- Associated Press - Monday, February 8, 2016

SHEBOYGAN, Wis. (AP) - The staff of Sheboygan Falls High School’s Falcon Java Roost, composed entirely of students from the school’s special education program, functions like a well-oiled machine.

At this school-based coffee bar, an abundance of pats on the back, high fives and praises are exchanged between the workers, as well as the occasional fit of giggles.

Trevor Teumer, one of the student workers, clasps his hands and leans over the counter, nodding in approval of his peers fulfilling drink orders at either side of him.

“Working here is a formula,” Teumer said. “It is definitely a formula.”

But, it is a science that the staff appears to have mastered, Sheboygan Press Media (http://shebpr.es/1KXQti9 ) reported. The team works together on almost every drink order, handing cups down the line with each student contributing in a different way to top off the brew.

Deb Wehrman, special education teacher, said the Falcon Java Roost first started operating in 2009. The idea for a coffee shop run by the school’s special education students first came to be after Director of Student Services Ann Roy heard at a conference about schools undertaking similar initiatives.

After teachers and administrators at Sheboygan Falls High School researched the idea, a partnership was formed with Torke Coffee Roasting Company in Sheboygan, whose representatives Wehrman describes as “incredibly nice people.”

From there, the school was able to open the Falcon Java Roost and set a goal of equipping students with work experience and all the other skills that can be acquired through running a coffee shop, such as maintaining a sanitary space and practicing social skills.

When student workers do make a mistake, Wehrman believes it is important for her to be “authentic about it.”

“You can’t simply cover it up because future employers won’t operate like that,” Wehrman said. “The key is to build a relationship with the students, so they know you aren’t trying to hurt them, but to help them.”

The Falcon Java Roost opens at 7:30 a.m. to help students and staff get their coffee fix before morning classes each day. When asked if it is ever hard getting up so early for work, the student workers were appalled at the thought.

“Not at all,” student Mckayla Nack exclaimed. “Working is always fun!”

Besides Teumer and Nack, other staff members at the Falcon Java Roost include Cheye Owens, Nick Ditter, Z Krause and Skyler Peterson.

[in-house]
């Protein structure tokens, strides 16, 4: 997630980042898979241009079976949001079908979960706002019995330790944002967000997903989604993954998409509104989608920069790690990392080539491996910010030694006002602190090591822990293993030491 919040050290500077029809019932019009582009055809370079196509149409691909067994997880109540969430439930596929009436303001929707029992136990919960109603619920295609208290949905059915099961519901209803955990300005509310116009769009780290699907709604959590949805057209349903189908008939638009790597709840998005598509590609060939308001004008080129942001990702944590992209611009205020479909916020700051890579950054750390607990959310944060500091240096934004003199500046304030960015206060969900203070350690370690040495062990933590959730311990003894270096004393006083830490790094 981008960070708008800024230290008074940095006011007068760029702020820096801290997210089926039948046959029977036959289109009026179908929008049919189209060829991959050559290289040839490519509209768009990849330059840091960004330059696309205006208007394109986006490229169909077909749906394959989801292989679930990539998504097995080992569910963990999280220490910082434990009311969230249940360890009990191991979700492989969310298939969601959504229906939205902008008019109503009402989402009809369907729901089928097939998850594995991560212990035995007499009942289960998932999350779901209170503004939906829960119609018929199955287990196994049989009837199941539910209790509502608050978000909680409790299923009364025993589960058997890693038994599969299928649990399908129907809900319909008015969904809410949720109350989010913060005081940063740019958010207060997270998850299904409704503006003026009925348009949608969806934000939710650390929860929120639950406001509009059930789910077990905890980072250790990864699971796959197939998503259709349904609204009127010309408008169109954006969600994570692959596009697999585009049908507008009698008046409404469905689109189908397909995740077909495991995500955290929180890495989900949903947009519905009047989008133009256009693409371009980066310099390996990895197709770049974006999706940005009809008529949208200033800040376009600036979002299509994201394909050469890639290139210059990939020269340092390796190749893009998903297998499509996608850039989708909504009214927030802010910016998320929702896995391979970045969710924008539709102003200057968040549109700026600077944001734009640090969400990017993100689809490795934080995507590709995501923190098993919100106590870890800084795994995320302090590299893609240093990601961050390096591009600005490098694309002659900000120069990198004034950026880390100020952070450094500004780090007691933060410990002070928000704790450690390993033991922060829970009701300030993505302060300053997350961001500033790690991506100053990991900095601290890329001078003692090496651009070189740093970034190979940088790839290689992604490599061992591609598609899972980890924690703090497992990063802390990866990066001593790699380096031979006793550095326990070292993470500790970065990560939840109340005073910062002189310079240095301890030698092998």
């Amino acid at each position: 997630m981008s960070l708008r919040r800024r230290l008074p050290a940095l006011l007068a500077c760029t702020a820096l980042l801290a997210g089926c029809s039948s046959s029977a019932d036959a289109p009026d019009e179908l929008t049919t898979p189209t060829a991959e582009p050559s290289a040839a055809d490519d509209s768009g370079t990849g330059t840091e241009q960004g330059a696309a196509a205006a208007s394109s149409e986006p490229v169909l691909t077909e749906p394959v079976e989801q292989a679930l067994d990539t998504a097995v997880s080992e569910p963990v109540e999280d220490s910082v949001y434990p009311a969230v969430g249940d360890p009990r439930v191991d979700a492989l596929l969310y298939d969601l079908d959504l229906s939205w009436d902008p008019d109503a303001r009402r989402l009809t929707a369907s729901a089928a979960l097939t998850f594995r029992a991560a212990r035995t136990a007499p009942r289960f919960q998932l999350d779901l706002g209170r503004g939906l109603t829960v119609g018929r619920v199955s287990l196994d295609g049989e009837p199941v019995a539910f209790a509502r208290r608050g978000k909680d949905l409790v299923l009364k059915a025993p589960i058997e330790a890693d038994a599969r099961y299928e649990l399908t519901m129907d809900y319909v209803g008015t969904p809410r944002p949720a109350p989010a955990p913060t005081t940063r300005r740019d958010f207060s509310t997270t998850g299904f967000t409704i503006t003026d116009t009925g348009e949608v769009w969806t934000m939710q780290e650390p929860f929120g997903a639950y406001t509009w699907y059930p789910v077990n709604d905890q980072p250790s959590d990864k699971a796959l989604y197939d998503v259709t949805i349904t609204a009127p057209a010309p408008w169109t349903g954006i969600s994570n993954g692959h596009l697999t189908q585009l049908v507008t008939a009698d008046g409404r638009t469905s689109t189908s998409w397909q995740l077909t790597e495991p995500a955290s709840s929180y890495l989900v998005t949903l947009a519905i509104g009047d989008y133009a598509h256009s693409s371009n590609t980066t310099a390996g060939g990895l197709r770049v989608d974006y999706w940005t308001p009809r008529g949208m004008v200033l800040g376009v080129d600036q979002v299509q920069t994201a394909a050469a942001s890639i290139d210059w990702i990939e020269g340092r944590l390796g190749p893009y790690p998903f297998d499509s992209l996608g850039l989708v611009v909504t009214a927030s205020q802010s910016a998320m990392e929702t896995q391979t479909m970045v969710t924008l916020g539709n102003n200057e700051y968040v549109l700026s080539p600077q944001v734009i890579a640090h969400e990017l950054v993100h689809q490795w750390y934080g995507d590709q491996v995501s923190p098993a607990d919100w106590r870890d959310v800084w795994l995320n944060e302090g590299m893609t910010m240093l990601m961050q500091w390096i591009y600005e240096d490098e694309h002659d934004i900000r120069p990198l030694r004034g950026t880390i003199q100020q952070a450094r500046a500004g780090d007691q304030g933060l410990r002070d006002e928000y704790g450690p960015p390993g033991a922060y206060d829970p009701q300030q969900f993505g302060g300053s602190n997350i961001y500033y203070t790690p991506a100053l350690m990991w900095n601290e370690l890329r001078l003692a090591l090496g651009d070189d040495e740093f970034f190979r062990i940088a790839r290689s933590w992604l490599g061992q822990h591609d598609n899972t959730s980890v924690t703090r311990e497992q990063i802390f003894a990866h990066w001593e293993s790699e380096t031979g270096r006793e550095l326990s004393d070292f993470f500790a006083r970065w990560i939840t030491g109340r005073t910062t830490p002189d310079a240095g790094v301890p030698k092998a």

Wehrman is pleased with how the Falcon Java Roost has positively influenced her students’ confidence levels.

“I think my students can truly see how they’re succeeding at the Falcon Java Roost and can be a part of this community through their work there,” Wehrman said.

The Falcon Java Roost has not only benefited its workers, but also the greater community with the students’ commitment to consistently donating approximately 25 percent of proceeds to organizations such as the Sheboygan County Humane Society and Sharon S. Richardson Hospice, among others, as first reported by The Sheboygan Falls News.

When asked about their favorite parts of the job, all students responded that “helping people” through their donations tops the list.

Aside from its contributions to the greater community, Wehrman said she believes the Falcon Java Roost is strengthening relationships and fostering greater levels of acceptance toward people with developmental disabilities in the smaller community of Sheboygan Falls High School.

The coffee shop has allowed close bonds to form between the students in the special education program and other students at the school after long chats over hot cups of joe.

“Everyone is just so accepting, and that’s the cool part,” Wehrman said. “Acceptance is the key to success; you have to be accepted in order to grow. We’re still not making millions at the Falcon Java Roost, but we’re making experiences.”

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Information from: Sheboygan Press Media, http://www.sheboygan-press.com

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